1) You shot a photo of mountain biker riding a popular trail. A regional magazine wants to use it on a half page, to complement a small article about the area. They distribute 50,000 magazines, and need just single use rights, print only, non-exclusive. If it were me, I would go with something like 10% of my day rate, and offer them use on social media for another 5%. If my day rate + production cost for that was $1,000, then I would ask for $100-$150.
2) You shot a beautiful landscape image of a forest in Kentucky. The Kentucky State Tourism Department contacts you and wants to use the image in various parts of their campaign, including social media, websites, and various print features, exclusive for 1 year. They also want the right to use the image in perpetuity. I'd either charge them my full day rate + production costs (let's say around $2,000) or a licensing fee of 10% of their media buy (let's assume $20,000) so $2,000.
3) A company wants to license a video you previously created. The video is a montage of clips from a large archeological ruin site, and people visiting that site. It includes timelapses and multiple areas that were shot over the course of 3 days. You then edited the footage down to a 2 minute video with music. The National Ruin Society (made up) wants to host this video on their website to promote it, trying to get more people to go to that area. They will use it for three years, and only on their website, non-exclusive to them. If it cost me $1000/day to shoot, and then I spent 10 hours editing it at $50 an hour, it's $3500, plus $500 for other expenses like music, then the total becomes $4,000. I'd charge a 20% fee for the video, or $800.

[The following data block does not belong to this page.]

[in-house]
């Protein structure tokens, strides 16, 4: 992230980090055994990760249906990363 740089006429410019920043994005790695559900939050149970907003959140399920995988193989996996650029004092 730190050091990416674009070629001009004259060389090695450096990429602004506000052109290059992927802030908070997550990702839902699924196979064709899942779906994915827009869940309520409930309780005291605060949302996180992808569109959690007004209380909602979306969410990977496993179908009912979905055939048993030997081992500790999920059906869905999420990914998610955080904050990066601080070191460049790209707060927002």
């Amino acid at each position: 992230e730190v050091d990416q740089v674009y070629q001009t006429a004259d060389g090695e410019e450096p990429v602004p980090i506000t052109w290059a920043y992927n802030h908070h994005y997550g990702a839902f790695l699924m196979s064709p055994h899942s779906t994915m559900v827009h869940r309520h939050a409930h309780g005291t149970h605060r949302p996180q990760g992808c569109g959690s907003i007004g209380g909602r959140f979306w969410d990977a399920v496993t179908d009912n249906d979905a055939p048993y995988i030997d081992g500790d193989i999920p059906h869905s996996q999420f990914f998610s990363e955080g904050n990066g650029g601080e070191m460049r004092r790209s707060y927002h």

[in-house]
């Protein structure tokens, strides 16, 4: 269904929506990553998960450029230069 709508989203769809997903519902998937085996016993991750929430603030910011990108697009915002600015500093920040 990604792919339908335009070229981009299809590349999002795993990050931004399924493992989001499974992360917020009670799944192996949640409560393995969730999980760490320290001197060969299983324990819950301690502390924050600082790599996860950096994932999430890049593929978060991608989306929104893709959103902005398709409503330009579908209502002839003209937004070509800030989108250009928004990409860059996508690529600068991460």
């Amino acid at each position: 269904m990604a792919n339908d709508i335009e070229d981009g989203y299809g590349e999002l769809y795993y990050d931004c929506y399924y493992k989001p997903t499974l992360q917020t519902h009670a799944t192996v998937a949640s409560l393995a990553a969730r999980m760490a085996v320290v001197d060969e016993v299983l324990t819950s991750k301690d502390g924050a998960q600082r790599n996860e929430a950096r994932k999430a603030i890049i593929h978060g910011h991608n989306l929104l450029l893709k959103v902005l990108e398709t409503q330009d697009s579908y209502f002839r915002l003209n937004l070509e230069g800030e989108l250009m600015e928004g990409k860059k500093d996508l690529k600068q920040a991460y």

Some of you might think this is way too much, or not nearly enough. And you might be right. These are just the ways that I've learned to price myself, and it won't necessarily work for everyone or anyone else... The hope is though, that you can find some information that you can apply to your own business models and make better estimates and cost justifications.
A big part of determining a rate can also come from your particular market, and/or how the client in question normally works. I'll use a recent example to explain...
I was approached by a news outlet/magazine who wanted a video of mine for their website. They wanted to host it themselves on their own video channel, and offered to link back to my site in the description. I replied that if they want my video to host, that costs a licensing fee (I'll lose all the views if they host it, otherwise if they embed my personal video, I'd offer a lower rate.) The news outlet replied and said that they typically don't pay anyone, which blew me away since they have many other videos (better than any of mine) hosted on their channel. They wanted an older documentary that I produced, which already had made the rounds online, but was otherwise just sitting there and not doing anything for me.
I could tell that getting any money out of them would be like squeezing water out of a rock, so I gave them a low quote because I figured something like 20% would make them laugh and move on. The production cost of the documentary was around $5,000, so 20% would have been $1000. I instead quoted 8%, which would still net me some dough and I felt that it was more reasonable for them to afford. They came back and said in the past they have paid a flat $200. I took it. I think I should have got a little more, but for the video they wanted, it's not a big deal, and $200 is better than nothing for a project that was just sitting there. The point is, they don't get views and clicks and sell ads for web pages, that have MY videos, without paying something for it.
So to summarize, every situation is different, but for a clip, I'd start at about 10-20% your day rate for that shot. For a full production, 10-20% of the total cost of the production. For more ideas as to what you might be able to charge for a clip, just look at stock clip sites and their rate structures.
Again, this is what I've learned from licensing just a handful of photos and video projects. I'd love to hear what some other video producers have been able to work out for licensing deals with their productions.